4. Mix until it comes together and makes a fairly sticky dough. Turn it out onto your work surface WITHOUT adding flour. If you put flour on your work surface, it will make your carefully weight amounts wrong.
  5. Knead the dough. I used a technique from Richard Bertinet who is a professional baker. You can watch a video of how he kneads bread on YouTube.
  6. When the dough is elastic, dust a large bowl, put the dough in and cover it with a clean tea towel. Leave in a fairly warm place for at least an hour. The length of time will depend on the warmth of the room. Wait until it has doubled in size.
  7. Shape the dough and make rolls, round loaves, long rolls, or put it into a tin. Cover again with a tea towel and leave until doubled in size once again. The longer you leave it at this stage, the lighter your loaves will be. The yeast will produce more carbon dioxide and thus more holes.
  8. Preheat your oven to its highest temperature (ideally around 250C). I heated mine to 230C which is as high as it will go. Heat for at least 30 minutes. I used a baking stone, already in the oven, but you can use an upturned baking tray, heated in the oven for the half hour.
  9. I used a wooden slider thingy to get the bread off the tray it had proved on, but you can use whatever you have. Be very careful not to handle it as it will quickly collapse. Slide it onto your stone or tray and shut the oven door. I allowed it to cook for 10 minutes at the highest temperature then turned it down 20C as the first ones I made were slightly burned on the crust.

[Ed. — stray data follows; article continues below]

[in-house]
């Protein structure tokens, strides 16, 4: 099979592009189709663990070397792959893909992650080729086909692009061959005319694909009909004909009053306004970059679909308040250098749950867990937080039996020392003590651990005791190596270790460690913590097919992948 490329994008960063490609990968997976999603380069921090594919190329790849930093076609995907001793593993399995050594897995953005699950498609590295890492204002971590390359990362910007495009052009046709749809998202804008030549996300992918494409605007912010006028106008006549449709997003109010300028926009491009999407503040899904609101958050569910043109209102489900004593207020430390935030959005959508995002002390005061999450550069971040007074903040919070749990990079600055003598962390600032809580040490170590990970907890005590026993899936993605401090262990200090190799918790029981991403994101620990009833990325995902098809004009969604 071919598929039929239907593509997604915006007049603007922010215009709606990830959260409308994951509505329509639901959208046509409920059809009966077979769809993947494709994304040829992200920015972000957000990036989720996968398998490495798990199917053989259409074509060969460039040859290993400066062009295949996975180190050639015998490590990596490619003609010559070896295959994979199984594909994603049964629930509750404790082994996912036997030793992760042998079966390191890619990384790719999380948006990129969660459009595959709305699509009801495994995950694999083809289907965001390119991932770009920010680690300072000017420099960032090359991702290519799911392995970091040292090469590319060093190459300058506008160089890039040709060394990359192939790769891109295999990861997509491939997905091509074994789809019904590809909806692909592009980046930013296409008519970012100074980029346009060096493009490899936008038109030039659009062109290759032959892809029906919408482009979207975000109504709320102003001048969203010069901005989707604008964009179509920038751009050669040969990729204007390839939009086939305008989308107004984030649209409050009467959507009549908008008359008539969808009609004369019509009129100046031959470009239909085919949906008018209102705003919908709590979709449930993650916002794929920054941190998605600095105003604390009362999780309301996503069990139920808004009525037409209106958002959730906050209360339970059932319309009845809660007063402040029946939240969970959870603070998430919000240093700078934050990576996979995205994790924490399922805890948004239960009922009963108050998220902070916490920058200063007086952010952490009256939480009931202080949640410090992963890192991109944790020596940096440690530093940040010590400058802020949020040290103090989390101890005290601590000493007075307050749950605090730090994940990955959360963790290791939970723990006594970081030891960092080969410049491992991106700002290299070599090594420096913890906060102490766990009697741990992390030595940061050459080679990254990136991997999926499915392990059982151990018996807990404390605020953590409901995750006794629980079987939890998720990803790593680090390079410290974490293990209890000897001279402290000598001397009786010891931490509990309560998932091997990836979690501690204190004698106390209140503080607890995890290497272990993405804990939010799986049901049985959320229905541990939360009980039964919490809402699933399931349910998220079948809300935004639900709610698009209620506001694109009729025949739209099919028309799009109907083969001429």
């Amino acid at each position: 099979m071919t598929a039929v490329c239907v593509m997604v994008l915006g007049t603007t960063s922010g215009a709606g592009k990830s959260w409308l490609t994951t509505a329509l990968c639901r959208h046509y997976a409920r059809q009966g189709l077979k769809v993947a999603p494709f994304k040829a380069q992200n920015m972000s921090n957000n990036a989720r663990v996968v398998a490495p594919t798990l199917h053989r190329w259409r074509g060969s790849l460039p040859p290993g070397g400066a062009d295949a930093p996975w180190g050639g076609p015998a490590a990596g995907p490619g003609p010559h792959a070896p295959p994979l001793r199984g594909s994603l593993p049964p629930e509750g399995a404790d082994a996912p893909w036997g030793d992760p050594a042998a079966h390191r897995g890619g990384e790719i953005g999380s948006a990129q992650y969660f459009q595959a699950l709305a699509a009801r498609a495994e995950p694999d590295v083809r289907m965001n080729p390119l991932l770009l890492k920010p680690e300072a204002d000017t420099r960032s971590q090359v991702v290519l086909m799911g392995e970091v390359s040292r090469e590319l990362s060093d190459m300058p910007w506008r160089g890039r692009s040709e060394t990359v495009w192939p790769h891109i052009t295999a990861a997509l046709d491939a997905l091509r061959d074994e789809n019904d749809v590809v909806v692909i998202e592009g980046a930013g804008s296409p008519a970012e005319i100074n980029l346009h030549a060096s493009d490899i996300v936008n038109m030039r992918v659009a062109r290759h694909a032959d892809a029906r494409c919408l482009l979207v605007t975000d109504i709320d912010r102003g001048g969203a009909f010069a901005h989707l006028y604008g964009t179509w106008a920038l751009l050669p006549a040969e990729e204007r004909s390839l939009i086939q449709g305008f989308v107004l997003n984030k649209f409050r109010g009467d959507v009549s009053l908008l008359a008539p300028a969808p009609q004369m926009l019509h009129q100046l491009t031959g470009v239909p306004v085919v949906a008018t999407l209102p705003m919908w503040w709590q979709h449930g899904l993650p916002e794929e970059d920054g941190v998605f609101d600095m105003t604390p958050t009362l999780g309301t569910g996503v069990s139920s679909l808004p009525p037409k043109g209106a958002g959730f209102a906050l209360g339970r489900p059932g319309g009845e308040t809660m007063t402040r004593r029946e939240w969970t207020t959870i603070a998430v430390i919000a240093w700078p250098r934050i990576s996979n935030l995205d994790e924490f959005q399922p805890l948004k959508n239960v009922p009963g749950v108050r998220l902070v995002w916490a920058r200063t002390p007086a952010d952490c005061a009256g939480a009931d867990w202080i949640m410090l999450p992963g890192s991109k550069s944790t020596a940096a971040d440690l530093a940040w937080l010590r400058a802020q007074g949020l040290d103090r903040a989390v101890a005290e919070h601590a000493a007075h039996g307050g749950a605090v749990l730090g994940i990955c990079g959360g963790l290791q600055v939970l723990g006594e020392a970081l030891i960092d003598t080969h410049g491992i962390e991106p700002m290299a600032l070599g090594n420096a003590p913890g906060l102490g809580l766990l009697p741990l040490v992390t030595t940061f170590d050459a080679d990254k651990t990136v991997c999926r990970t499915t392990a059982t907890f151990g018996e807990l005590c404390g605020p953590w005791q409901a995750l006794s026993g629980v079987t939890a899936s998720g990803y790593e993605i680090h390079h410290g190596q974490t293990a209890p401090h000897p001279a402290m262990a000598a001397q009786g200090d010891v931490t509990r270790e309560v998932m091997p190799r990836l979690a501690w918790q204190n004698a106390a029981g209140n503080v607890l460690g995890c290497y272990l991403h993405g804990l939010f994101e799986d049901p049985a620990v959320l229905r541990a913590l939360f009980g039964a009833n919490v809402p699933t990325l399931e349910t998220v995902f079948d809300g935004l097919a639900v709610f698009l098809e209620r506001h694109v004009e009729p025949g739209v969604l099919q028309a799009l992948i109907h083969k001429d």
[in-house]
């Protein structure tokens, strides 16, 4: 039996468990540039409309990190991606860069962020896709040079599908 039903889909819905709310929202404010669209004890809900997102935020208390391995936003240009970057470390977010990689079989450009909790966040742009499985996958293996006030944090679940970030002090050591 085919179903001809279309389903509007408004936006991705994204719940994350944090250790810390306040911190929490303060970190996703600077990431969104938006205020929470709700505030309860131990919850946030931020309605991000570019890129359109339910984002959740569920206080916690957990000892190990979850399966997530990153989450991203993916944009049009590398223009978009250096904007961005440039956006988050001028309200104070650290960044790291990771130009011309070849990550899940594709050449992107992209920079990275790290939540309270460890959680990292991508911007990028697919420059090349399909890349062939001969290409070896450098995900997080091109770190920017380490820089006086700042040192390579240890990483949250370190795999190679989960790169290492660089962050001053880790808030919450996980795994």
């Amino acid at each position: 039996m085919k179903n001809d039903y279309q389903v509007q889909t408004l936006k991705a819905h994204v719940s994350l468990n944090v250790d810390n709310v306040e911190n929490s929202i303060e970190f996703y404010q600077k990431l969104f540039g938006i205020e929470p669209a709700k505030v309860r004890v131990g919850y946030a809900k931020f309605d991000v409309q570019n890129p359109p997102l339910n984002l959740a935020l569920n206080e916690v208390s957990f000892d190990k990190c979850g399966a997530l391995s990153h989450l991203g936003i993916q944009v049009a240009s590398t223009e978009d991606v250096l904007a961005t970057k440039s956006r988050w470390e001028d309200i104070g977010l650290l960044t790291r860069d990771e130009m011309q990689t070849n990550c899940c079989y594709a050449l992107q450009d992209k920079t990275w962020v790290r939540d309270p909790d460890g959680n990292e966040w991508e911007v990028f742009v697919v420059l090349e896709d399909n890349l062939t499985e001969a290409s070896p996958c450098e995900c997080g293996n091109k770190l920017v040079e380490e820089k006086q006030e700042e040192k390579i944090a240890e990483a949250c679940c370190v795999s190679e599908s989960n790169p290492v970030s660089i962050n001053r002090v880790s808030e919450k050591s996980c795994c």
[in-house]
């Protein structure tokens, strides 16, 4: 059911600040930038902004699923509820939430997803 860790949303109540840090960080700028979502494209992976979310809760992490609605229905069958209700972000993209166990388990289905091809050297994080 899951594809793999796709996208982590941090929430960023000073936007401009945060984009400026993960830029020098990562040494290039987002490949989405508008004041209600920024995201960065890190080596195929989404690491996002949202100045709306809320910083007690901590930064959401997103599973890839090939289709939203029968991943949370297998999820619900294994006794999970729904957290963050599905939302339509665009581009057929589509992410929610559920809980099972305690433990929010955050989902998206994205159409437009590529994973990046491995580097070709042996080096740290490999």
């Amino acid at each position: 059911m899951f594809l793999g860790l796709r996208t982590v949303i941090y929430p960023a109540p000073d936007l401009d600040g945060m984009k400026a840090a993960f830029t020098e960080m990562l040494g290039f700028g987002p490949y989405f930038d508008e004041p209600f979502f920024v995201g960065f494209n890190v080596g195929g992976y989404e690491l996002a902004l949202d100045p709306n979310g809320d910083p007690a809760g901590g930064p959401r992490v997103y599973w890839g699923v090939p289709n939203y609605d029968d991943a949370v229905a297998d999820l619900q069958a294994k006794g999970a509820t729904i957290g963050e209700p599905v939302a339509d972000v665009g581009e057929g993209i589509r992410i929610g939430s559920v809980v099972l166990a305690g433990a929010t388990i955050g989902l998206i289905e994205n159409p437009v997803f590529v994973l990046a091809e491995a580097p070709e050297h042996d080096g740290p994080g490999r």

Cooking time will depend on what you’ve made. Rolls will take around 15-20 minutes, but a large loaf can take up to 45 minutes.
    When cooked, the bread will sound hollow when tapped on the bottom.
Image by fancycrave1 from Pixabay

You can get the ebook version of my first recipe book, Viv’s Family Recipes FREE from today until June 2nd. I have an interest in history as well as cooking and this book has recipes from the early part of the 20th Century until now. It is interesting to see how our tastes have changed during that time.

I’ve been wondering whether to publish another recipe book. This time it would be a yeast cookery book, I think. What do you think of that idea?

Let me know in the comments box.

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Currently #52 in British & Irish Historical Literature on Amazon,

Vengeance of a Slave